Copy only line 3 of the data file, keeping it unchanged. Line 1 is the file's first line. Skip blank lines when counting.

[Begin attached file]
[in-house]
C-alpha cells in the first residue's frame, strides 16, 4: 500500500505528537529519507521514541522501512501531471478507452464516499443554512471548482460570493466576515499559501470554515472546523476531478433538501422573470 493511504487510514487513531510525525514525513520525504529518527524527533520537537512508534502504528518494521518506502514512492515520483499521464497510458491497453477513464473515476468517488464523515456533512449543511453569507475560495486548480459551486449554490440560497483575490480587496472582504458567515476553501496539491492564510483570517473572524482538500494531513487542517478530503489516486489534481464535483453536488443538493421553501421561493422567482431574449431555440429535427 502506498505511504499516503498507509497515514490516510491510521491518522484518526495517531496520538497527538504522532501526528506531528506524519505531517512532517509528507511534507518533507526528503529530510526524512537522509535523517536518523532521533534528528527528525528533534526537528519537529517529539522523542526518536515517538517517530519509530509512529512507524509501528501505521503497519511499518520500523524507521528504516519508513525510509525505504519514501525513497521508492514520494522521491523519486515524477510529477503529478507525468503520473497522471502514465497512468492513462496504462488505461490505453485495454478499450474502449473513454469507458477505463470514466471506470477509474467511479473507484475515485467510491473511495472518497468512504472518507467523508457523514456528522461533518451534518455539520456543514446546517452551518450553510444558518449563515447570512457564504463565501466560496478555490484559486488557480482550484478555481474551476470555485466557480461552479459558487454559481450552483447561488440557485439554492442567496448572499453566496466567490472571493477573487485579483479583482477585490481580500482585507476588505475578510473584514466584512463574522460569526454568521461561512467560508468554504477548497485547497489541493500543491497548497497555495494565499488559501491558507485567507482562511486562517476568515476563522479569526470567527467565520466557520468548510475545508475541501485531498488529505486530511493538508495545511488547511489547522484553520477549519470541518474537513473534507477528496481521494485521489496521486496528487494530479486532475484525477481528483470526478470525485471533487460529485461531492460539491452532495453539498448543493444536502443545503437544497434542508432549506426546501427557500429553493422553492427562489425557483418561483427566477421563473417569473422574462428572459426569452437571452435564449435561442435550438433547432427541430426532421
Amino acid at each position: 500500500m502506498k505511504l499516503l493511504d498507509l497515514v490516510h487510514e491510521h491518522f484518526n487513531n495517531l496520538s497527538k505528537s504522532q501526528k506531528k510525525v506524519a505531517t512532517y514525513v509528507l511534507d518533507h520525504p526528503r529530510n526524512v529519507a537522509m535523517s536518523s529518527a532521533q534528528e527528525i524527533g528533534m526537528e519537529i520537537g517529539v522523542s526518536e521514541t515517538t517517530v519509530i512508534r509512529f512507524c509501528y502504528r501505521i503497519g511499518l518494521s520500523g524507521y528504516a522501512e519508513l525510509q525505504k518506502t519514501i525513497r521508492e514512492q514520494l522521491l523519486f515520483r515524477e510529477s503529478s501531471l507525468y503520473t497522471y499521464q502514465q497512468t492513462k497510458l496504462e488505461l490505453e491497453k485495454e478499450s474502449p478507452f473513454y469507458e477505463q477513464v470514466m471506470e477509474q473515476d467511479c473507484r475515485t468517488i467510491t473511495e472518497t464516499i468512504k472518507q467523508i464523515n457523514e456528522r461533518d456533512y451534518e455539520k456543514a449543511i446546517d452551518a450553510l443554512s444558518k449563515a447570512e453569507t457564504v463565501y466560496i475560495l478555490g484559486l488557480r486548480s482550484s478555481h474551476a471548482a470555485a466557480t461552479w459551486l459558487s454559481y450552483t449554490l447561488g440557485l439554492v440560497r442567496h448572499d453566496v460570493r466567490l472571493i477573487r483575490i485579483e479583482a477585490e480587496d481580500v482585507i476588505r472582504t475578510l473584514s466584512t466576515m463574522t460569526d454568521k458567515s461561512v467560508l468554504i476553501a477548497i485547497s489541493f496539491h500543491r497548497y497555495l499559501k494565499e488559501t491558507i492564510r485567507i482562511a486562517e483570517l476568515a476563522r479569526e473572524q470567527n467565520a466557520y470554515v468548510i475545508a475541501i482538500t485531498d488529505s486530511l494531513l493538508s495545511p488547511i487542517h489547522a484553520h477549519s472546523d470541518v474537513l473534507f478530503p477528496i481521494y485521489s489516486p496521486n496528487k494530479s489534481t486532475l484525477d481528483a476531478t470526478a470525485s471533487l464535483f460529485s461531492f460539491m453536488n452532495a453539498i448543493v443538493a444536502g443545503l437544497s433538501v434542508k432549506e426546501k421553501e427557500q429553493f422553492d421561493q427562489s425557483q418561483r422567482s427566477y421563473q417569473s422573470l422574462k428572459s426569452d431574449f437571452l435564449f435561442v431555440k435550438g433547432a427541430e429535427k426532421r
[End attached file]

Amino acid at each position: 500500500m502506498k505511504l499516503l493511504d498507509l497515514v490516510h487510514e491510521h491518522f484518526n487513531n495517531l496520538s497527538k505528537s504522532q501526528k506531528k510525525v506524519a505531517t512532517y514525513v509528507l511534507d518533507h520525504p526528503r529530510n526524512v529519507a537522509m535523517s536518523s529518527a532521533q534528528e527528525i524527533g528533534m526537528e519537529i520537537g517529539v522523542s526518536e521514541t515517538t517517530v519509530i512508534r509512529f512507524c509501528y502504528r501505521i503497519g511499518l518494521s520500523g524507521y528504516a522501512e519508513l525510509q525505504k518506502t519514501i525513497r521508492e514512492q514520494l522521491l523519486f515520483r515524477e510529477s503529478s501531471l507525468y503520473t497522471y499521464q502514465q497512468t492513462k497510458l496504462e488505461l490505453e491497453k485495454e478499450s474502449p478507452f473513454y469507458e477505463q477513464v470514466m471506470e477509474q473515476d467511479c473507484r475515485t468517488i467510491t473511495e472518497t464516499i468512504k472518507q467523508i464523515n457523514e456528522r461533518d456533512y451534518e455539520k456543514a449543511i446546517d452551518a450553510l443554512s444558518k449563515a447570512e453569507t457564504v463565501y466560496i475560495l478555490g484559486l488557480r486548480s482550484s478555481h474551476a471548482a470555485a466557480t461552479w459551486l459558487s454559481y450552483t449554490l447561488g440557485l439554492v440560497r442567496h448572499d453566496v460570493r466567490l472571493i477573487r483575490i485579483e479583482a477585490e480587496d481580500v482585507i476588505r472582504t475578510l473584514s466584512t466576515m463574522t460569526d454568521k458567515s461561512v467560508l468554504i476553501a477548497i485547497s489541493f496539491h500543491r497548497y497555495l499559501k494565499e488559501t491558507i492564510r485567507i482562511a486562517e483570517l476568515a476563522r479569526e473572524q470567527n467565520a466557520y470554515v468548510i475545508a475541501i482538500t485531498d488529505s486530511l494531513l493538508s495545511p488547511i487542517h489547522a484553520h477549519s472546523d470541518v474537513l473534507f478530503p477528496i481521494y485521489s489516486p496521486n496528487k494530479s489534481t486532475l484525477d481528483a476531478t470526478a470525485s471533487l464535483f460529485s461531492f460539491m453536488n452532495a453539498i448543493v443538493a444536502g443545503l437544497s433538501v434542508k432549506e426546501k421553501e427557500q429553493f422553492d421561493q427562489s425557483q418561483r422567482s427566477y421563473q417569473s422573470l422574462k428572459s426569452d431574449f437571452l435564449f435561442v431555440k435550438g433547432a427541430e429535427k426532421r